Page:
Guest Author - Kim Wende
This is something not to be taken lightly as you will want to check out several facilities before you make a decision. Boarding facilities are not regulated or inspected by any agency and anyone can decide to board horses.
You wouldn't leave your child at any daycare so why would you leave your horse at any boarding facility?
These are some things you'll want to find out:
Does the facility offer full or partial board or do you have to feed your horse? If they offer full board what kind of hay do they feed? Ask what kind of hay and how much do they give? Ask to see the hay as you want to make sure it is of good quality.
Do they also provide the grain? If they provide the grain you may not like what they have so ask if you can provide your own. More than likely you won't get a discount, but you can ask.
If the facility does not offer full board keep in mind that you will need to feed your horse and you will need to take into consideration how far you have to drive to the facility?
Will the horse be in a stall every day or will they get turned out to pasture? For how long? If they are in a stall how big is the stall? Is the stall safe? Does the stall have plenty of light or is it dark? Is the stall cleaned every day?
Check the latch on the stall would it be easy for your horse too open? If for some reason your horse were to get out would it be easy for them to get into the feed room?
For water is it an automatic waterer or are there buckets? If they have buckets how often is the water checked and how often are the buckets cleaned? With an automatic waterer you will not know how much your horse is drinking which could be a problem.
As you're taking a tour of the facility check the water buckets and see if they have enough water and if they're clean. Also, notice the other horses and their behaviors. Any weavers? If so ask to be stalled away from that particular horse as some horses will pick up that behavior.
If your horse will be kept in the pasture will they be with other horses? If so how many? Look at the horses in the pasture how are they behaving to each other? Do they have bite marks all over them? Are the fences in good shape, safe and secure? Do they have access to a shed for protection?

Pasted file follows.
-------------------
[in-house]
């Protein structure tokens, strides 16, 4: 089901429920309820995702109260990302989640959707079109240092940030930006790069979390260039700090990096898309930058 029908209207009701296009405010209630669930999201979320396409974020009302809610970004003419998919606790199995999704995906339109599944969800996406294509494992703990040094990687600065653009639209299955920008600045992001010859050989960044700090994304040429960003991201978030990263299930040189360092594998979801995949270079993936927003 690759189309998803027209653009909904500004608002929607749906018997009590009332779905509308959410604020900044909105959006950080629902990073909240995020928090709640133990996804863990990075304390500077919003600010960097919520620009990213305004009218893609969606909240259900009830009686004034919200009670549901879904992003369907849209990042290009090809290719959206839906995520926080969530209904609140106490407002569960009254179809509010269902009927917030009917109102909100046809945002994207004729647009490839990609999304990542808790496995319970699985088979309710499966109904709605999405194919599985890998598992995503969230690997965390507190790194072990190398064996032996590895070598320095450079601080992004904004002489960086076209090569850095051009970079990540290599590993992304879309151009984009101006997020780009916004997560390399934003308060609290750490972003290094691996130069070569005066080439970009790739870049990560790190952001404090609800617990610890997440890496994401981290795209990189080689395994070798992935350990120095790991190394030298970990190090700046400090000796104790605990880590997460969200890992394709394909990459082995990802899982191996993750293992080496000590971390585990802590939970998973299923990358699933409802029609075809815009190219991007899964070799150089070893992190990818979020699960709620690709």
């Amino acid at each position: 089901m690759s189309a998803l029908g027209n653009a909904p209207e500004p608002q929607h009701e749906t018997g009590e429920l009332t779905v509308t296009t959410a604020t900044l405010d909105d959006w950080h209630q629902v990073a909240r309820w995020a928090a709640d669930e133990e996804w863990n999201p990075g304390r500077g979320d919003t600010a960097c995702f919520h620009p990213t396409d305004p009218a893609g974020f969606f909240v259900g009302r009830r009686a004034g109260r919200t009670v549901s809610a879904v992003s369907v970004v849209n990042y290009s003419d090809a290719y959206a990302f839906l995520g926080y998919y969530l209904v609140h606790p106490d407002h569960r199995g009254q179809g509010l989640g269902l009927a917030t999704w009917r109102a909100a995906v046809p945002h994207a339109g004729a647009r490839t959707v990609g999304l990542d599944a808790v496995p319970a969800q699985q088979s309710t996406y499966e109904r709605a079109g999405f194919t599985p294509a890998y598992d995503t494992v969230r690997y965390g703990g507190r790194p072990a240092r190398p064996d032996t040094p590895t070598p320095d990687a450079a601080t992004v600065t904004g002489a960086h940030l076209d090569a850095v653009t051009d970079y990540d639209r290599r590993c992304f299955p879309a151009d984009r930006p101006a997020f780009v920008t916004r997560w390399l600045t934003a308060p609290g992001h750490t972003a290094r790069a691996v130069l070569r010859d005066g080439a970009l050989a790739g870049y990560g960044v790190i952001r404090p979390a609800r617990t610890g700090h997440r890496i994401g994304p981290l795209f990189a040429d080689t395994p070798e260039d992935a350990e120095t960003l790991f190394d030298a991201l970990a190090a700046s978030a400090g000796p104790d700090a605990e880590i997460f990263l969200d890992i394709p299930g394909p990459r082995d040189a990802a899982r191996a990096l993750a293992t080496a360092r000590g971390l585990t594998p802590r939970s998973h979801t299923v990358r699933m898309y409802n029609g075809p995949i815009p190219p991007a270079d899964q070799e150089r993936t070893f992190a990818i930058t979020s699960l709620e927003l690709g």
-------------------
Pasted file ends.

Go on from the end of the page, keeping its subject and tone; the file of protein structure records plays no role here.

Is blanketing included in the monthly fee? If not how much extra do they charge? Is holding the horse for the farrier extra or included in the monthly fee?
Is there an arena to ride in? If so how often can you ride in the arena? Are there trails available to ride on? Is this an all adult facility or are children allowed? If children are allowed are they running around out of control?
Are the other boarders friendly or is there tension? Also, look at the other horses how do they act? Are they in good body weight? Are they standing in a lot of manure?
Is there are regular veterinarian that visits the barn? What is the name of the veterinarian? Also, ask them if they have an emergency plan in place and what the procedures are if an emergency were to occur.
If you don't have a trainer and you're interested in lessons ask if they have a trainer on site that gives lessons. Schedule a time with the trainer to see if you two are a good match. You will want to observe them in action giving a lesson before you make a decision to take a lesson with them. If you already have a trainer ask the barn manager if your trainer is allowed to come and give you lessons at the facility.
After visiting a few facilities, then narrow it down to a few and show up unannounced. Walk through the facility and make sure everything is as discussed. You can also ask for references from the other boarders.
Most facilities will have a contract for you to sign and if not it would be in your best interest for you to compose one yourself and get signatures. You are your horses voice so make sure you are putting them in a facility that will give them the best of care.